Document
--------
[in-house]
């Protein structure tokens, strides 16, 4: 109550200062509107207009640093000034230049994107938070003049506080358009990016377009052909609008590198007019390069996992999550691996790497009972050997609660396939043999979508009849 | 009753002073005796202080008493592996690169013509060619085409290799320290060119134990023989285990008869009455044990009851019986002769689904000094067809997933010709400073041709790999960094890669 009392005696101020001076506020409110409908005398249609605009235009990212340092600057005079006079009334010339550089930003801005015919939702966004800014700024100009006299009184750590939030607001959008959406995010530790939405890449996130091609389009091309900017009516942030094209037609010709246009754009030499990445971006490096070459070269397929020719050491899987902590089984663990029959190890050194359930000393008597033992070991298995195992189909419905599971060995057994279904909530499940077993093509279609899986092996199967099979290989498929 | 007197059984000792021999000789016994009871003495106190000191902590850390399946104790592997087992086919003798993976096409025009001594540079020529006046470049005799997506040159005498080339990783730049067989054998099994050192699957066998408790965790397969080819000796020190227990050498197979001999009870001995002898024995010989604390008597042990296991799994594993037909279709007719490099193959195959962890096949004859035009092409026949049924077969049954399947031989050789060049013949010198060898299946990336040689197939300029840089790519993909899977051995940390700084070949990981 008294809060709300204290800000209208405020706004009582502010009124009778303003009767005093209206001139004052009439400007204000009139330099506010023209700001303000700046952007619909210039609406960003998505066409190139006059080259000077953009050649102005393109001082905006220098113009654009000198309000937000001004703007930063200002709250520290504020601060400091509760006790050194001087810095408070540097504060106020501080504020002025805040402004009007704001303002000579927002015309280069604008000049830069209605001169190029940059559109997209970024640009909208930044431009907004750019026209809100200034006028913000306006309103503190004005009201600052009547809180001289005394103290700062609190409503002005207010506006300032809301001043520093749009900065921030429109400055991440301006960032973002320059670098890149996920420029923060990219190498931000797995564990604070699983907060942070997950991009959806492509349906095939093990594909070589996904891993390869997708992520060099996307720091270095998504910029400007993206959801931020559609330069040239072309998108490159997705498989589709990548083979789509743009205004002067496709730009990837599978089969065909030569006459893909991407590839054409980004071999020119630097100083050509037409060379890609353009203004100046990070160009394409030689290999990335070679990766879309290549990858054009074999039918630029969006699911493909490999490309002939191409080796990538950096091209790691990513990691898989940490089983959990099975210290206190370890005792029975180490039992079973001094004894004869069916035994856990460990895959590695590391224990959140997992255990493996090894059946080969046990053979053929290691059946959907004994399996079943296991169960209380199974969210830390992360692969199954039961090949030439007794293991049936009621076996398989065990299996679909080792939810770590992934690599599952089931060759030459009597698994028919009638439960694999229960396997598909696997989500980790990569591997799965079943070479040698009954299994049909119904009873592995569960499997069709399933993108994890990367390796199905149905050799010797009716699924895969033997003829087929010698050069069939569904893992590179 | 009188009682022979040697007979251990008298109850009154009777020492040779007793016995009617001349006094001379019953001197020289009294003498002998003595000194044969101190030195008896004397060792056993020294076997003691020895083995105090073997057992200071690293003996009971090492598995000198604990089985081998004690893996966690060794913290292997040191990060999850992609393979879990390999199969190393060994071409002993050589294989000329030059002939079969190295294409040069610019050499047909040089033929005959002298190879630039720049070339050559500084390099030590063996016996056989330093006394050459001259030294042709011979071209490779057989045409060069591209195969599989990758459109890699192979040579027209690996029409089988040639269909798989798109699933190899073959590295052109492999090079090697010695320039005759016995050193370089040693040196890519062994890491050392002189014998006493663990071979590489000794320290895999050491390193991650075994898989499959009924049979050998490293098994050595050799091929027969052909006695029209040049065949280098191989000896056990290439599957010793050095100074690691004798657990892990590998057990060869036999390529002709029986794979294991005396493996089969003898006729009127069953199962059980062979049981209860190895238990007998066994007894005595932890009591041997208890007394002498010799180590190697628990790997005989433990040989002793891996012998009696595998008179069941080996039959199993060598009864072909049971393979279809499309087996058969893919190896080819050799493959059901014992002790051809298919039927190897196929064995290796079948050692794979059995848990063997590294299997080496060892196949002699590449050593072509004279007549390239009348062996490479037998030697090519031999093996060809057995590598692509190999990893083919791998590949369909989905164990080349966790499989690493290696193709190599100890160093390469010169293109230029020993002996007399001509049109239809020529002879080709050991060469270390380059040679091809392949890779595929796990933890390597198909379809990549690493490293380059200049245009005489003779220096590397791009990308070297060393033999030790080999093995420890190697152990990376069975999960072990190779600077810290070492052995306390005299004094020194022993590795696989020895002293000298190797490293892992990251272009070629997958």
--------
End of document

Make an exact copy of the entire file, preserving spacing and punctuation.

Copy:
[in-house]
């Protein structure tokens, strides 16, 4: 109550200062509107207009640093000034230049994107938070003049506080358009990016377009052909609008590198007019390069996992999550691996790497009972050997609660396939043999979508009849 | 009753002073005796202080008493592996690169013509060619085409290799320290060119134990023989285990008869009455044990009851019986002769689904000094067809997933010709400073041709790999960094890669 009392005696101020001076506020409110409908005398249609605009235009990212340092600057005079006079009334010339550089930003801005015919939702966004800014700024100009006299009184750590939030607001959008959406995010530790939405890449996130091609389009091309900017009516942030094209037609010709246009754009030499990445971006490096070459070269397929020719050491899987902590089984663990029959190890050194359930000393008597033992070991298995195992189909419905599971060995057994279904909530499940077993093509279609899986092996199967099979290989498929 | 007197059984000792021999000789016994009871003495106190000191902590850390399946104790592997087992086919003798993976096409025009001594540079020529006046470049005799997506040159005498080339990783730049067989054998099994050192699957066998408790965790397969080819000796020190227990050498197979001999009870001995002898024995010989604390008597042990296991799994594993037909279709007719490099193959195959962890096949004859035009092409026949049924077969049954399947031989050789060049013949010198060898299946990336040689197939300029840089790519993909899977051995940390700084070949990981 008294809060709300204290800000209208405020706004009582502010009124009778303003009767005093209206001139004052009439400007204000009139330099506010023209700001303000700046952007619909210039609406960003998505066409190139006059080259000077953009050649102005393109001082905006220098113009654009000198309000937000001004703007930063200002709250520290504020601060400091509760006790050194001087810095408070540097504060106020501080504020002025805040402004009007704001303002000579927002015309280069604008000049830069209605001169190029940059559109997209970024640009909208930044431009907004750019026209809100200034006028913000306006309103503190004005009201600052009547809180001289005394103290700062609190409503002005207010506006300032809301001043520093749009900065921030429109400055991440301006960032973002320059670098890149996920420029923060990219190498931000797995564990604070699983907060942070997950991009959806492509349906095939093990594909070589996904891993390869997708992520060099996307720091270095998504910029400007993206959801931020559609330069040239072309998108490159997705498989589709990548083979789509743009205004002067496709730009990837599978089969065909030569006459893909991407590839054409980004071999020119630097100083050509037409060379890609353009203004100046990070160009394409030689290999990335070679990766879309290549990858054009074999039918630029969006699911493909490999490309002939191409080796990538950096091209790691990513990691898989940490089983959990099975210290206190370890005792029975180490039992079973001094004894004869069916035994856990460990895959590695590391224990959140997992255990493996090894059946080969046990053979053929290691059946959907004994399996079943296991169960209380199974969210830390992360692969199954039961090949030439007794293991049936009621076996398989065990299996679909080792939810770590992934690599599952089931060759030459009597698994028919009638439960694999229960396997598909696997989500980790990569591997799965079943070479040698009954299994049909119904009873592995569960499997069709399933993108994890990367390796199905149905050799010797009716699924895969033997003829087929010698050069069939569904893992590179 | 009188009682022979040697007979251990008298109850009154009777020492040779007793016995009617001349006094001379019953001197020289009294003498002998003595000194044969101190030195008896004397060792056993020294076997003691020895083995105090073997057992200071690293003996009971090492598995000198604990089985081998004690893996966690060794913290292997040191990060999850992609393979879990390999199969190393060994071409002993050589294989000329030059002939079969190295294409040069610019050499047909040089033929005959002298190879630039720049070339050559500084390099030590063996016996056989330093006394050459001259030294042709011979071209490779057989045409060069591209195969599989990758459109890699192979040579027209690996029409089988040639269909798989798109699933190899073959590295052109492999090079090697010695320039005759016995050193370089040693040196890519062994890491050392002189014998006493663990071979590489000794320290895999050491390193991650075994898989499959009924049979050998490293098994050595050799091929027969052909006695029209040049065949280098191989000896056990290439599957010793050095100074690691004798657990892990590998057990060869036999390529002709029986794979294991005396493996089969003898006729009127069953199962059980062979049981209860190895238990007998066994007894005595932890009591041997208890007394002498010799180590190697628990790997005989433990040989002793891996012998009696595998008179069941080996039959199993060598009864072909049971393979279809499309087996058969893919190896080819050799493959059901014992002790051809298919039927190897196929064995290796079948050692794979059995848990063997590294299997080496060892196949002699590449050593072509004279007549390239009348062996490479037998030697090519031999093996060809057995590598692509190999990893083919791998590949369909989905164990080349966790499989690493290696193709190599100890160093390469010169293109230029020993002996007399001509049109239809020529002879080709050991060469270390380059040679091809392949890779595929796990933890390597198909379809990549690493490293380059200049245009005489003779220096590397791009990308070297060393033999030790080999093995420890190697152990990376069975999960072990190779600077810290070492052995306390005299004094020194022993590795696989020895002293000298190797490293892992990251272009070629997958």